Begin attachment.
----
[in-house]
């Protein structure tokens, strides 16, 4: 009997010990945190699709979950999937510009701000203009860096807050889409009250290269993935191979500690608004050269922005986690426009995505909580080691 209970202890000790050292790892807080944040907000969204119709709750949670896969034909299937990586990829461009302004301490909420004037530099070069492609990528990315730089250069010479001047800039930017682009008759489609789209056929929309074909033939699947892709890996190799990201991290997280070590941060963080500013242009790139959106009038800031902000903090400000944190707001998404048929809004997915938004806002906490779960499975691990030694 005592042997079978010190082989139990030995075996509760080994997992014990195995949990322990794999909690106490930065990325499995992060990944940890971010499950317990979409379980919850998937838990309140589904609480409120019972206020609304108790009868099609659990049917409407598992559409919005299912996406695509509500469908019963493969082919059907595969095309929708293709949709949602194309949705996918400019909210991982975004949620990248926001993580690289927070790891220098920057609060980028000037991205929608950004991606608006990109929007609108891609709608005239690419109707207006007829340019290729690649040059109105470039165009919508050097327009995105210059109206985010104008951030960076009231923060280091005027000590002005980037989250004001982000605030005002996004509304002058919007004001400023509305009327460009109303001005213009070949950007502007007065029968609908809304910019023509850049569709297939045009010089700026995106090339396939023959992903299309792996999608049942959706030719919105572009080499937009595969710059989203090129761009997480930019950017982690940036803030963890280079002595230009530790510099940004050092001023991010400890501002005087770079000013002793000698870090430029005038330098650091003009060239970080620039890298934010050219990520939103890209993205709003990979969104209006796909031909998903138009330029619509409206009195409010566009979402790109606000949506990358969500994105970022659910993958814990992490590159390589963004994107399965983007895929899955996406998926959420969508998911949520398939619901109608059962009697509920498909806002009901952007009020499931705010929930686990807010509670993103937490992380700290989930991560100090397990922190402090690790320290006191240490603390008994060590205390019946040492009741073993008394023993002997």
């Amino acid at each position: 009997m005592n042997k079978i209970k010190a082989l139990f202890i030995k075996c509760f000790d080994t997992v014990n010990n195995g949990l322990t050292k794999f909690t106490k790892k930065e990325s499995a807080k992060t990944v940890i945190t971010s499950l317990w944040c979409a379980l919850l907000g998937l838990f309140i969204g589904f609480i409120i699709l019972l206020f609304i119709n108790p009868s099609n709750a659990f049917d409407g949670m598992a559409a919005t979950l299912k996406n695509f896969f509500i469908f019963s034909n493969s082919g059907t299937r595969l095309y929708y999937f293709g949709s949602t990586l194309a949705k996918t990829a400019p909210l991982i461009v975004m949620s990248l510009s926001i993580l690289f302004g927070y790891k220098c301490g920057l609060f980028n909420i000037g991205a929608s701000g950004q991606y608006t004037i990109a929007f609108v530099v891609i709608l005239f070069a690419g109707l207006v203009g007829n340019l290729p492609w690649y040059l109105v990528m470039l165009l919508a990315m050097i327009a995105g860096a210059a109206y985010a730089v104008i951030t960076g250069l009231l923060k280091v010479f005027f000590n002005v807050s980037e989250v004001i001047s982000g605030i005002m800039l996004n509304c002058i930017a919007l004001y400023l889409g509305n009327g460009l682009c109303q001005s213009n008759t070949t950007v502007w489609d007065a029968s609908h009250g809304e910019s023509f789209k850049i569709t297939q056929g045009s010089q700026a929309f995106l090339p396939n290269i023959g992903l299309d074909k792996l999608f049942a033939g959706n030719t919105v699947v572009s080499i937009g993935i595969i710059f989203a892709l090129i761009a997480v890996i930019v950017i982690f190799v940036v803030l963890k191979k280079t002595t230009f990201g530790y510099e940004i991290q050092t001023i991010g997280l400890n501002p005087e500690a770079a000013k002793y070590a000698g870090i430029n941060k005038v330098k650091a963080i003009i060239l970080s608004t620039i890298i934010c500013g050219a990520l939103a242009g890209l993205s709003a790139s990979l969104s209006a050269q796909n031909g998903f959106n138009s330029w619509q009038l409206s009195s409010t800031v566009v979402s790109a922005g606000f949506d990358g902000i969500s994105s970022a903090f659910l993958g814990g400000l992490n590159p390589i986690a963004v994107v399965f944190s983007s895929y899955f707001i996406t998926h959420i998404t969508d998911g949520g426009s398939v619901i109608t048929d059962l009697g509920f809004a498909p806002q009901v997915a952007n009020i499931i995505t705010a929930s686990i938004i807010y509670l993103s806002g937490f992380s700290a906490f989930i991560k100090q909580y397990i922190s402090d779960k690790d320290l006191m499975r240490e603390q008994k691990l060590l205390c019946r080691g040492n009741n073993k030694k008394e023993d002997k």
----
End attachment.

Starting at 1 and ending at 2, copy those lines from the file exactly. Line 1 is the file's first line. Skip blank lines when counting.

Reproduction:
[in-house]
């Protein structure tokens, strides 16, 4: 009997010990945190699709979950999937510009701000203009860096807050889409009250290269993935191979500690608004050269922005986690426009995505909580080691 209970202890000790050292790892807080944040907000969204119709709750949670896969034909299937990586990829461009302004301490909420004037530099070069492609990528990315730089250069010479001047800039930017682009008759489609789209056929929309074909033939699947892709890996190799990201991290997280070590941060963080500013242009790139959106009038800031902000903090400000944190707001998404048929809004997915938004806002906490779960499975691990030694 005592042997079978010190082989139990030995075996509760080994997992014990195995949990322990794999909690106490930065990325499995992060990944940890971010499950317990979409379980919850998937838990309140589904609480409120019972206020609304108790009868099609659990049917409407598992559409919005299912996406695509509500469908019963493969082919059907595969095309929708293709949709949602194309949705996918400019909210991982975004949620990248926001993580690289927070790891220098920057609060980028000037991205929608950004991606608006990109929007609108891609709608005239690419109707207006007829340019290729690649040059109105470039165009919508050097327009995105210059109206985010104008951030960076009231923060280091005027000590002005980037989250004001982000605030005002996004509304002058919007004001400023509305009327460009109303001005213009070949950007502007007065029968609908809304910019023509850049569709297939045009010089700026995106090339396939023959992903299309792996999608049942959706030719919105572009080499937009595969710059989203090129761009997480930019950017982690940036803030963890280079002595230009530790510099940004050092001023991010400890501002005087770079000013002793000698870090430029005038330098650091003009060239970080620039890298934010050219990520939103890209993205709003990979969104209006796909031909998903138009330029619509409206009195409010566009979402790109606000949506990358969500994105970022659910993958814990992490590159390589963004994107399965983007895929899955996406998926959420969508998911949520398939619901109608059962009697509920498909806002009901952007009020499931705010929930686990807010509670993103937490992380700290989930991560100090397990922190402090690790320290006191240490603390008994060590205390019946040492009741073993008394023993002997």